There have been headlines lately about a number of tech companies, broken hardware and the associated social media rage. Some of it born of frustration with inadvertently broken hardware such as the preview program on Google Home speakers, some from anger over losing functionality with the Sonos saga currently emerging and most of it has been caused by a lack of understanding.

A quick refresher on what has happened

By far the biggest eruption of rage lately was directed as Sonos. They announced that they were ending support for their older hardware, most of which is 10 or more years old. To try and put into some context, the hardware we’re talking about wasn’t designed to stream media but Sonos made it happen.

As the market changed, Sonos worked to ensure their old hardware still delivered a great user experience and now the time has come where that legacy hardware just can’t keep up with the expectations of the current streaming world.

The actual problem is that Sonos was originally going to block updates for all hardware in a network, based on the presence of legacy hardware, or at least that’s how it was understood.

Whether that was the intent or not, the correction came quickly that old hardware will not receive new features vs being disabled or disabling your other hardware updates also.

Would you prefer a consistently great user experience or continued updates? Old hardware can’t necessarily do both

In its press statement, Sonos addressed exactly this fact starting that their old hardware is at a point where continuing to update it could well jeopardise the user experience.

Another recent example is the Google Home speakers that have suffered some interesting failures as a result of “bad” updates. One was a firmware update that bricked some speakers and users who contacted Google were able to have their speakers replaced. The other was associated with the preview program but was able to be recovered.

Updates will end at some point – it’s not fair to expect indefinite support

Personally I feel like there’s a loss of perspective when the hardware is an active part of your daily life vs “infrastructure” in your home. Unless you’re paying a subscription fee of some sort to ensure you continue to receive updates, then it’s not fair or realistic to expect indefinite support.

In a recent Technology Uncorked podcast, Geoff Quattromani nailed it when he said:

How many people have got a product in their house that’s over 10 years old and has received a software update this year?


He’s absolutely right.

If you’ve got a 10 year old PC that’s still working and meets your needs, you’re very lucky! I don’t know anyone with a mobile phone that old and similarly aged TV’s probably aren’t “smart” TVs that require software updates.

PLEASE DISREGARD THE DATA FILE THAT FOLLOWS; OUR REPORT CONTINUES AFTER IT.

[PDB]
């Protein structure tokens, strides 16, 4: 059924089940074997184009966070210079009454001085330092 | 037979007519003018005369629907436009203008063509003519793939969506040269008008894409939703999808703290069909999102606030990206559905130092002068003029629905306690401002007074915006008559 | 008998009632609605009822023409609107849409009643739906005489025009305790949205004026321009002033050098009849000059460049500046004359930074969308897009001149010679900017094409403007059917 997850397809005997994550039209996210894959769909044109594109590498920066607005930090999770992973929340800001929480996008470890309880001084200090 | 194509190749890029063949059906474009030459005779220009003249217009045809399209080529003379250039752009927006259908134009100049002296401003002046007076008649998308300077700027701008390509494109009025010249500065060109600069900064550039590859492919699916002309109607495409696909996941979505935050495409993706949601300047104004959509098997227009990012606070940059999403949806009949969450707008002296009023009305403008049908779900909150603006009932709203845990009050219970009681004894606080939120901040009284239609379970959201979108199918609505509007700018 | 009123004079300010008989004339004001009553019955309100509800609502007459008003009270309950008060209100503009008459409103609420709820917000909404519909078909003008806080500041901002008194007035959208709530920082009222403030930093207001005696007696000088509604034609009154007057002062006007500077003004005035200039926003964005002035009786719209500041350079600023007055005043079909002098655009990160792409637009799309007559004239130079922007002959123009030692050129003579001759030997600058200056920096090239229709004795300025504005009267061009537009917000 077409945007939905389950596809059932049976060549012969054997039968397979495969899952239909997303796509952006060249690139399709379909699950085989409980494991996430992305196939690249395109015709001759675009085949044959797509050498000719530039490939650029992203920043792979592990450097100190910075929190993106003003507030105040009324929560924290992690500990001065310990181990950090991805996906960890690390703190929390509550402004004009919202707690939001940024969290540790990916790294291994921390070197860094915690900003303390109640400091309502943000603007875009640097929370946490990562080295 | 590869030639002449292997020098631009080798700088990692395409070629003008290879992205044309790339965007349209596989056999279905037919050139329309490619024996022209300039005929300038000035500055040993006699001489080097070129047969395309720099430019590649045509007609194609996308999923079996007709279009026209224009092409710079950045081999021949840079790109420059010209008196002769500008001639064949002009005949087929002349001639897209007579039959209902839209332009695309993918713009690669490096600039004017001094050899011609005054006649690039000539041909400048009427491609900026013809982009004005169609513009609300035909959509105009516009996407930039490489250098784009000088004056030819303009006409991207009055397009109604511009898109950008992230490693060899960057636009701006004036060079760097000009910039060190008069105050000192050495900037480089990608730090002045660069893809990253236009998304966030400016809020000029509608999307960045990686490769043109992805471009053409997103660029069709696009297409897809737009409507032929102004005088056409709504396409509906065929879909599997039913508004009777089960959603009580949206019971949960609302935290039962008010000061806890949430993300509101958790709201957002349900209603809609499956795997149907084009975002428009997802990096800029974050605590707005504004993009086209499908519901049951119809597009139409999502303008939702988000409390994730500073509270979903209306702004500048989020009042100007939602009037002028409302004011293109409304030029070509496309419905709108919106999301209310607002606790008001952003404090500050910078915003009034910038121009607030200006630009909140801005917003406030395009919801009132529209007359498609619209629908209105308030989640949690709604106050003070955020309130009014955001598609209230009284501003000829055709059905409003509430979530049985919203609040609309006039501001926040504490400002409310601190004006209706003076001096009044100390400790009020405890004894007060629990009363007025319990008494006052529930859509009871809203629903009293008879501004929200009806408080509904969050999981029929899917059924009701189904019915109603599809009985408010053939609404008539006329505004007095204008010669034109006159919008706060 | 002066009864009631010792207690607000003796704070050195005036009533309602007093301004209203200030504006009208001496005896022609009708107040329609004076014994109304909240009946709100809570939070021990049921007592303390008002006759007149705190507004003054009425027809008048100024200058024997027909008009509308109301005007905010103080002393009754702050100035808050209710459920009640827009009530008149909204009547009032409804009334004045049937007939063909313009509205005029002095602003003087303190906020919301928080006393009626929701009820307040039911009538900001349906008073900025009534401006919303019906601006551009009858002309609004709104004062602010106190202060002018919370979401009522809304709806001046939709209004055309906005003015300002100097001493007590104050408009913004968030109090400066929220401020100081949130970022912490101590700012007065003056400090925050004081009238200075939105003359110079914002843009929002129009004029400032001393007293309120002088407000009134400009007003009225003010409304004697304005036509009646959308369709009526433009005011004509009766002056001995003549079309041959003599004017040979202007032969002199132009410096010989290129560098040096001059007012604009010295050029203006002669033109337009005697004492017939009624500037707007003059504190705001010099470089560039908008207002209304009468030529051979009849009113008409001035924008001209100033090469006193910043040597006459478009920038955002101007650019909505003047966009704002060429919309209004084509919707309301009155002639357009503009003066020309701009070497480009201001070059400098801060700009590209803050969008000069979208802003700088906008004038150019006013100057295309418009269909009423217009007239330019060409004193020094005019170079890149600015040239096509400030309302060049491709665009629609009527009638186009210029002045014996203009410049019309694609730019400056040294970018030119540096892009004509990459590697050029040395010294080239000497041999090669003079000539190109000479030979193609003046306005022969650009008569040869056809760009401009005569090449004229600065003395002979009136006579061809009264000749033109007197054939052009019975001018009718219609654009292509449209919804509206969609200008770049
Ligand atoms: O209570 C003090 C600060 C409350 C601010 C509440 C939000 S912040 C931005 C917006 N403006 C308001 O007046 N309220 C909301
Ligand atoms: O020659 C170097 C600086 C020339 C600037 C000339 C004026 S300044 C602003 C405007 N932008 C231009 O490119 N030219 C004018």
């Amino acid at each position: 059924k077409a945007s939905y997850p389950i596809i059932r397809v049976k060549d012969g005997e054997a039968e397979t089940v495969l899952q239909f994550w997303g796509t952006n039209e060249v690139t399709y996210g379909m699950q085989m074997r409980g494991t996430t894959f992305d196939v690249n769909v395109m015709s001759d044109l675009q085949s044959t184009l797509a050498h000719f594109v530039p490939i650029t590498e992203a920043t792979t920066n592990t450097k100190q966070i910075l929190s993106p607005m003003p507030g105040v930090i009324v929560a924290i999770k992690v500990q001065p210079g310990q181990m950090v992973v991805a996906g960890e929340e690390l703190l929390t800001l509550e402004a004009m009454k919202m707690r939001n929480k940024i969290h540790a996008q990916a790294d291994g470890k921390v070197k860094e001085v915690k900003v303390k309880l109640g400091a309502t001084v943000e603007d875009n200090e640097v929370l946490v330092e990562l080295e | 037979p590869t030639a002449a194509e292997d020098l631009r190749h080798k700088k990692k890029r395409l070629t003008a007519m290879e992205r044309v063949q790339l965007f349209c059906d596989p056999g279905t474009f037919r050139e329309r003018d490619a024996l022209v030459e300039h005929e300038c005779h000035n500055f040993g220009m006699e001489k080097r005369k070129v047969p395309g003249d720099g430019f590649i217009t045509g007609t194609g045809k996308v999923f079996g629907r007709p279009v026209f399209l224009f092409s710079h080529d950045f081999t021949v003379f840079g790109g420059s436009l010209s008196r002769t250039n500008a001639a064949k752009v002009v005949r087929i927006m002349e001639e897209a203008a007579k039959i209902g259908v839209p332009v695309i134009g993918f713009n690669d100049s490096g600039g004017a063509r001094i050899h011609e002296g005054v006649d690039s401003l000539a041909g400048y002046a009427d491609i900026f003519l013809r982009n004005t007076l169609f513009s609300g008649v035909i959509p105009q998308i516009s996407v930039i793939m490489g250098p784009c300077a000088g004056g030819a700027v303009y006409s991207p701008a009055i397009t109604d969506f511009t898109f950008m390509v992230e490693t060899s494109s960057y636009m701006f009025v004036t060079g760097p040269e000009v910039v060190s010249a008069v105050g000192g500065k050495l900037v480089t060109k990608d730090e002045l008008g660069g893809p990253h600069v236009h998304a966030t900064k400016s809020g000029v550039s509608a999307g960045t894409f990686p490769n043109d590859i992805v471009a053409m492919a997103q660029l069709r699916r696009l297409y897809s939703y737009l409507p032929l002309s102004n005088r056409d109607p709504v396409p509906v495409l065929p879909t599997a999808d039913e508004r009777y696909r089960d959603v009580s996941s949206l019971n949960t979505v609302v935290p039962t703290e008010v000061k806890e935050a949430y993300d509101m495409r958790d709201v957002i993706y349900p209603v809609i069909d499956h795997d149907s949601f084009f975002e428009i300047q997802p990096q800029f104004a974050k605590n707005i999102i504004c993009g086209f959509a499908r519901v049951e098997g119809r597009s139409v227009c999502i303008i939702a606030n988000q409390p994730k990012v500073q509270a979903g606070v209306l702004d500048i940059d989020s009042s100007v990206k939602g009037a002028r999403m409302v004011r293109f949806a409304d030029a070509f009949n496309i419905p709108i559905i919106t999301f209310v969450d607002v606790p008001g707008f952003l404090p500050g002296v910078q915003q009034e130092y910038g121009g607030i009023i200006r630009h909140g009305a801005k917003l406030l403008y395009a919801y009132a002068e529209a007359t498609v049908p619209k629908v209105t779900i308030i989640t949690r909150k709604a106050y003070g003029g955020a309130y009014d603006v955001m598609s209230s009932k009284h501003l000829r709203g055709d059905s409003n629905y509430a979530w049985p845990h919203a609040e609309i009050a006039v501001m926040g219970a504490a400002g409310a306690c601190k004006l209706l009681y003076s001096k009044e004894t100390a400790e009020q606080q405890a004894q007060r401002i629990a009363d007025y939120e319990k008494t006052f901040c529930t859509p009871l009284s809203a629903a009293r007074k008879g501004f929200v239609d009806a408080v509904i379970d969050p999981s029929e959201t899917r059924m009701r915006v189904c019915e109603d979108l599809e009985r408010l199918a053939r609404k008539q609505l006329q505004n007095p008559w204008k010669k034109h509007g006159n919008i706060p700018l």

At that age, for a business to invest time – as a by-product, money – in updating a device just isn’t a reasonable expectation of manufacturers. That actually highlights another issue with some of the upset that users have expressed lately.

Buyers expectations and standards aren’t consistent

With the rapid progression of our connected world, there are huge numbers of users who update their mobile phone every year at a cost of over $800.00 every time.

While more focussed on mid-range manufacturing, HMD Nokia has made a big deal of their commitment to 2 years OS upgrades and 3 years of security updates. This means that after 3 years, your phone will no longer receive updates. For some further context, the Google Nexus One was released 10 years ago and realistically, that hardware just wouldn’t handle Android 10 with all of the feature development since that time.

Perhaps it’s the expectation that has been set for us by phone manufacturers and hey… more power to them. But this makes me wonder why it’s so unacceptable for a device that costs $150 to fail or why a 10 year old $800 device to stop getting updates is met with such a significant reaction.

It’s easy to understand something that users haven’t seen any degradation of performance from can give you a false impression of general electronic health, but in the background, it could be working at absolute capacity to keep up with your current needs – far beyond it’s designed capacity and life expectancy.

How long can you reasonably expect equipment to last?

There’s a lot to consider when trying to answer this question but for a lot of users its a very simple thought process, it cost me a lot of money so I want it to last a long time. There are hardware limitations involved as well.

While the majority of current release hardware is designed on 64-bit architecture, for any hardware running on a 32 bit there is a hard date when it will cease to function in January 2038. It’s then that the timeline hits its capacity to understand the time and we’ll face another potential Y2K style tech-armageddon where binary time will go from:

11111111 11111111 11111111 11111111
00000000 00000000 00000000 00000000